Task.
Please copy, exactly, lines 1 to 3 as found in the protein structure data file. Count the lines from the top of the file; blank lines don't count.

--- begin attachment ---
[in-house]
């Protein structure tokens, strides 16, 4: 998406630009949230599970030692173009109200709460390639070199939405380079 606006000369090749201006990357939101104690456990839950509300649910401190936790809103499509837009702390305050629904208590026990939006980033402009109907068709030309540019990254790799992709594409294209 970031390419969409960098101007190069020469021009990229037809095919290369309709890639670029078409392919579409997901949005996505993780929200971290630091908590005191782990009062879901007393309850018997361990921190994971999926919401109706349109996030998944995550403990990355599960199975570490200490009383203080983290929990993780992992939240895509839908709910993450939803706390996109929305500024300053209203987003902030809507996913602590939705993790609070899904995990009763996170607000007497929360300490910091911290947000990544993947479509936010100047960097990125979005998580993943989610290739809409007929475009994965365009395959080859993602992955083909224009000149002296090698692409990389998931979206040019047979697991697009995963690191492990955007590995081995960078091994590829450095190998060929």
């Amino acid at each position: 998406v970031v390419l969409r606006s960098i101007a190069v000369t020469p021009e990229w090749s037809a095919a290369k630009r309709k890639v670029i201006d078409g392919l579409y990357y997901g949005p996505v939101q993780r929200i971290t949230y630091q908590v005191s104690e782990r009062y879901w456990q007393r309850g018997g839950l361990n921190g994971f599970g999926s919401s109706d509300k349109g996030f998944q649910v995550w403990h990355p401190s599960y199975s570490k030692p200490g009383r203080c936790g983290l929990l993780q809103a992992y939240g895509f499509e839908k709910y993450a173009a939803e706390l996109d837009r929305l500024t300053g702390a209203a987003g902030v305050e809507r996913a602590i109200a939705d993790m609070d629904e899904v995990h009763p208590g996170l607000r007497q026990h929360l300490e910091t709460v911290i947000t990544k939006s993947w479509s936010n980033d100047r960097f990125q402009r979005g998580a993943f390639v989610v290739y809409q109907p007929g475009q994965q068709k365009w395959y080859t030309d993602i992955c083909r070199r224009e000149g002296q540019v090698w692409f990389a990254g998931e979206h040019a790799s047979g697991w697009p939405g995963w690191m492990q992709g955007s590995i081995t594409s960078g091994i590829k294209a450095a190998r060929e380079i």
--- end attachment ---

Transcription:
[in-house]
């Protein structure tokens, strides 16, 4: 998406630009949230599970030692173009109200709460390639070199939405380079 606006000369090749201006990357939101104690456990839950509300649910401190936790809103499509837009702390305050629904208590026990939006980033402009109907068709030309540019990254790799992709594409294209 970031390419969409960098101007190069020469021009990229037809095919290369309709890639670029078409392919579409997901949005996505993780929200971290630091908590005191782990009062879901007393309850018997361990921190994971999926919401109706349109996030998944995550403990990355599960199975570490200490009383203080983290929990993780992992939240895509839908709910993450939803706390996109929305500024300053209203987003902030809507996913602590939705993790609070899904995990009763996170607000007497929360300490910091911290947000990544993947479509936010100047960097990125979005998580993943989610290739809409007929475009994965365009395959080859993602992955083909224009000149002296090698692409990389998931979206040019047979697991697009995963690191492990955007590995081995960078091994590829450095190998060929």
């Amino acid at each position: 998406v970031v390419l969409r606006s960098i101007a190069v000369t020469p021009e990229w090749s037809a095919a290369k630009r309709k890639v670029i201006d078409g392919l579409y990357y997901g949005p996505v939101q993780r929200i971290t949230y630091q908590v005191s104690e782990r009062y879901w456990q007393r309850g018997g839950l361990n921190g994971f599970g999926s919401s109706d509300k349109g996030f998944q649910v995550w403990h990355p401190s599960y199975s570490k030692p200490g009383r203080c936790g983290l929990l993780q809103a992992y939240g895509f499509e839908k709910y993450a173009a939803e706390l996109d837009r929305l500024t300053g702390a209203a987003g902030v305050e809507r996913a602590i109200a939705d993790m609070d629904e899904v995990h009763p208590g996170l607000r007497q026990h929360l300490e910091t709460v911290i947000t990544k939006s993947w479509s936010n980033d100047r960097f990125q402009r979005g998580a993943f390639v989610v290739y809409q109907p007929g475009q994965q068709k365009w395959y080859t030309d993602i992955c083909r070199r224009e000149g002296q540019v090698w692409f990389a990254g998931e979206h040019a790799s047979g697991w697009p939405g995963w690191m492990q992709g955007s590995i081995t594409s960078g091994i590829k294209a450095a190998r060929e380079i």